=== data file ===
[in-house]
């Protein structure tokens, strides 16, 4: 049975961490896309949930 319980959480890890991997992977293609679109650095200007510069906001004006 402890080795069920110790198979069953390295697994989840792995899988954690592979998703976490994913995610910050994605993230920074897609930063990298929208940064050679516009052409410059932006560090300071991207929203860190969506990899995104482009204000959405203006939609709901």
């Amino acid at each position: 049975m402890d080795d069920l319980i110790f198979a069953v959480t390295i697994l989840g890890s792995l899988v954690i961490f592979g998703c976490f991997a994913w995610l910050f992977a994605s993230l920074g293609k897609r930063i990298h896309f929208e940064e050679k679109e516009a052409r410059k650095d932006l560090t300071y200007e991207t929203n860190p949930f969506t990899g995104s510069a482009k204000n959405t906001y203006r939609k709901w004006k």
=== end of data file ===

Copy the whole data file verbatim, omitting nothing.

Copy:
[in-house]
């Protein structure tokens, strides 16, 4: 049975961490896309949930 319980959480890890991997992977293609679109650095200007510069906001004006 402890080795069920110790198979069953390295697994989840792995899988954690592979998703976490994913995610910050994605993230920074897609930063990298929208940064050679516009052409410059932006560090300071991207929203860190969506990899995104482009204000959405203006939609709901």
């Amino acid at each position: 049975m402890d080795d069920l319980i110790f198979a069953v959480t390295i697994l989840g890890s792995l899988v954690i961490f592979g998703c976490f991997a994913w995610l910050f992977a994605s993230l920074g293609k897609r930063i990298h896309f929208e940064e050679k679109e516009a052409r410059k650095d932006l560090t300071y200007e991207t929203n860190p949930f969506t990899g995104s510069a482009k204000n959405t906001y203006r939609k709901w004006k």